Winemaking in the Rhône Valley came initially with the Greeks 2500 years ago. However, it was the Romans that placed Rhône on the wine map. It happened as result of Pope Clement V moving his headquarters up from Rome to Avignon in 1309 – resulting in many more church functions locally and thus accelerating the demand for wine.
Today wines from the Rhône Valley make their fame both from the Northern sub-region, including the reds from Côte Rôtie and whites from Condrieu; as well as reds and whites from the Southern sub-region, among these Châteauneuf-du-Pape. Also, we should not forget what some refer to as “the king of rosé”, Tavel, also from the Southern sub-region.
The two sub-regions of the Rhône region have quite different climates. In the North the weather is continental with harsh winters and hot summers interrupted by the cooling mistral winds from the Massive Central highlands to the West. In the South the climate is Mediterranean with milder winters and hot sunny summers. The diverse terroirs set the stage for a wide choice of wines from the Rhône Valley(s).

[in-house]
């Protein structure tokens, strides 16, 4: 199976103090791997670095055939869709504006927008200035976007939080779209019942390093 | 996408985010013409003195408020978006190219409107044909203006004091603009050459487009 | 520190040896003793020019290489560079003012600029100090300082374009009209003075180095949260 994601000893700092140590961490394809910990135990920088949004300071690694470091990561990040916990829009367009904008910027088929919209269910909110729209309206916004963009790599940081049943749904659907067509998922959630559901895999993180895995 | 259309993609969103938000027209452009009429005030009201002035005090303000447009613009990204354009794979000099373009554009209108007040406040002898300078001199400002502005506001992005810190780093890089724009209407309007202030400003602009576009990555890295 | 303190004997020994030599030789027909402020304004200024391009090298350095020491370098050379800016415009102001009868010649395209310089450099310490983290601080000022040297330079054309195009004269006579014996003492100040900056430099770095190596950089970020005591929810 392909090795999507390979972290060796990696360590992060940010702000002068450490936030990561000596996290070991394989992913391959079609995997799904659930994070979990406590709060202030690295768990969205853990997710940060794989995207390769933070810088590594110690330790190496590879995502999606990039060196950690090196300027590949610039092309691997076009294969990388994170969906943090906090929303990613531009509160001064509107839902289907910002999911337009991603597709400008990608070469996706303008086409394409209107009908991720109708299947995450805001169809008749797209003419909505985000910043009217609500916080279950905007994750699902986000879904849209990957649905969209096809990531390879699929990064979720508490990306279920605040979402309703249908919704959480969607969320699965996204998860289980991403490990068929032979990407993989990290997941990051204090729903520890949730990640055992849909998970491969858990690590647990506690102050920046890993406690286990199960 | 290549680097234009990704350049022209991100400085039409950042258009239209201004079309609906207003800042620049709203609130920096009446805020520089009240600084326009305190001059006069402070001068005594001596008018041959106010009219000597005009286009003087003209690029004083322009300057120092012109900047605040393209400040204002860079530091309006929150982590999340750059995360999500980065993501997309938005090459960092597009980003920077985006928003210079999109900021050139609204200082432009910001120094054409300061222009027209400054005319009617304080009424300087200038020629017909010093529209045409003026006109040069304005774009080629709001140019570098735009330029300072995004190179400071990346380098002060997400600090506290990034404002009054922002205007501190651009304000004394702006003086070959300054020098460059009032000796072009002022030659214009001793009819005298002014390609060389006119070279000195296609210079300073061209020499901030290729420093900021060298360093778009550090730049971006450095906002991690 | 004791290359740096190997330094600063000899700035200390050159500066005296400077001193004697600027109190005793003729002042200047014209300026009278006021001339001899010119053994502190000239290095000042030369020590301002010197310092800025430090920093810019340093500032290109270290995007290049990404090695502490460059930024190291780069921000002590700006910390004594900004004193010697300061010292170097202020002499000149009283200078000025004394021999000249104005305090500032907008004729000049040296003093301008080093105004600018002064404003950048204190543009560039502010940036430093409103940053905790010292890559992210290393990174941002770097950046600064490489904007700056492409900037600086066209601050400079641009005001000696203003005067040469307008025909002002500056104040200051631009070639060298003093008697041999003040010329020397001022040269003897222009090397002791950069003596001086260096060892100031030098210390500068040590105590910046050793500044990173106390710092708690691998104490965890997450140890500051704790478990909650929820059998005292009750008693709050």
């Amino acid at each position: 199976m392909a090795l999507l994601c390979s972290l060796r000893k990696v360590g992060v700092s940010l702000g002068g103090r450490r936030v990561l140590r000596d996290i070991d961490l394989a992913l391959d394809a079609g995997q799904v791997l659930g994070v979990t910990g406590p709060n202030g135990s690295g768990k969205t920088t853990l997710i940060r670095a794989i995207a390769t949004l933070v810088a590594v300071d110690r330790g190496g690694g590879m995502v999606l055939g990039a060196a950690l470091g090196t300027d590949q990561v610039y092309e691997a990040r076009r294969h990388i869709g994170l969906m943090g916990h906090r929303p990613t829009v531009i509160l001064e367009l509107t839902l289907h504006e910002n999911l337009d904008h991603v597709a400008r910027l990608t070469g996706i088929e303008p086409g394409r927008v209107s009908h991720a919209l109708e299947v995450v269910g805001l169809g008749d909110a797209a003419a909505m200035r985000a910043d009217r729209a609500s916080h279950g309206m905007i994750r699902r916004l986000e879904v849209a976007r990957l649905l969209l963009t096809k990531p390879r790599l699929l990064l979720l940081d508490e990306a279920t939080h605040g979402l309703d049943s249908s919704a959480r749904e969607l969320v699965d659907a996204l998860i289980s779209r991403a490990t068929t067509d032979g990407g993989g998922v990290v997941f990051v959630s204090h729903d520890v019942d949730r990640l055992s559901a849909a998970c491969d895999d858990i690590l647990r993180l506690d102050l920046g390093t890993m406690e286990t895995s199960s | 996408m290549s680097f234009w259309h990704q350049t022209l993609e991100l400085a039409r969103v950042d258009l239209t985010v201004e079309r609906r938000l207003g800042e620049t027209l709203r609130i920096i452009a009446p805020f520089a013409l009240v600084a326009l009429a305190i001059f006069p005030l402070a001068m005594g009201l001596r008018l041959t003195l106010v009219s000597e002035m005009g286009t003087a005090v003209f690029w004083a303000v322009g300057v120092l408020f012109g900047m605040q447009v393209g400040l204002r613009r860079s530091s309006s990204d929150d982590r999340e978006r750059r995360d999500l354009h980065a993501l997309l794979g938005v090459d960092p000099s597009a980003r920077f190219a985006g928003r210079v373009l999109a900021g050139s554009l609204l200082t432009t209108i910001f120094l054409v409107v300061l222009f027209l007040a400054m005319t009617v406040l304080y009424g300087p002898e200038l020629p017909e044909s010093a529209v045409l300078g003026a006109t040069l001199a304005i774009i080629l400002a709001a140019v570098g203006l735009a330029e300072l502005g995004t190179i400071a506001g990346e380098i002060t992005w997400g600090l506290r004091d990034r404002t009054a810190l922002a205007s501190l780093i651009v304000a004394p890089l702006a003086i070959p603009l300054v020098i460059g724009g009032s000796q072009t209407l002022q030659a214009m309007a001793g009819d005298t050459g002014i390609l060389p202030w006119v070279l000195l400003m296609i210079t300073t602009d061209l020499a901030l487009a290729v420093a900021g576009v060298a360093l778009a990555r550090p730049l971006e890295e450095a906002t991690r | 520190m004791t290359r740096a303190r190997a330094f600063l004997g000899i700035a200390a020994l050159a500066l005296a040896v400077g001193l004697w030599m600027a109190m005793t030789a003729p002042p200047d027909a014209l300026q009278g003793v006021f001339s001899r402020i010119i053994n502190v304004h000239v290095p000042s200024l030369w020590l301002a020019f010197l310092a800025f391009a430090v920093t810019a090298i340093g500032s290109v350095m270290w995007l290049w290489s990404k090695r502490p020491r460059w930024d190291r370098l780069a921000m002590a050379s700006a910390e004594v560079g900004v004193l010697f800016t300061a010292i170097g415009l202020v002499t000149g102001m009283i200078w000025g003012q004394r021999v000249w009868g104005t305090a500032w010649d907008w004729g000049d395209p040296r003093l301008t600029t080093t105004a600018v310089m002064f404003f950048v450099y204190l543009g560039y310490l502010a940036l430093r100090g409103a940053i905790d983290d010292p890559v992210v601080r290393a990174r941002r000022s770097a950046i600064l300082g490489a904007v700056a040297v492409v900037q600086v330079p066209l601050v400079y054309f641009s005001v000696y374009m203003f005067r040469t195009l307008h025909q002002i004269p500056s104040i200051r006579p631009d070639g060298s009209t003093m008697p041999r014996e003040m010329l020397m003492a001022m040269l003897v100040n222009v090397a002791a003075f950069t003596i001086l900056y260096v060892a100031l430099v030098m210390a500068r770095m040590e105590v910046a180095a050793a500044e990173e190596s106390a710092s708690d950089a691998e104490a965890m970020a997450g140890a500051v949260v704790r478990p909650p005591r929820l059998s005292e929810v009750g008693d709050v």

Soils differ between North and South as well. In the North soils are mostly granite-based whereas in South soils generally also include limestone, clay, silt, sand and the famous rounded river stones ”galet” often seen around for example Chateuneuf- du-Pape.
Terrain also differs. The North can almost compete with Mosel in Germany on incline percentages, some hills reaching more than 40°. The South is much more gentle with mostly soft rolling hills.
As a result of the difference in terroir, the North and the South produce different styles of wine. Wines from the North are mostly reds based Syrah, often blended with a bit of white Viognier to add freshness. In the South whites are mostly blends of Viognier, Marsanne and Rousanne and reds blends of Grenache Noir, Syrah and Mourvèdre, also known as “GSM” blends.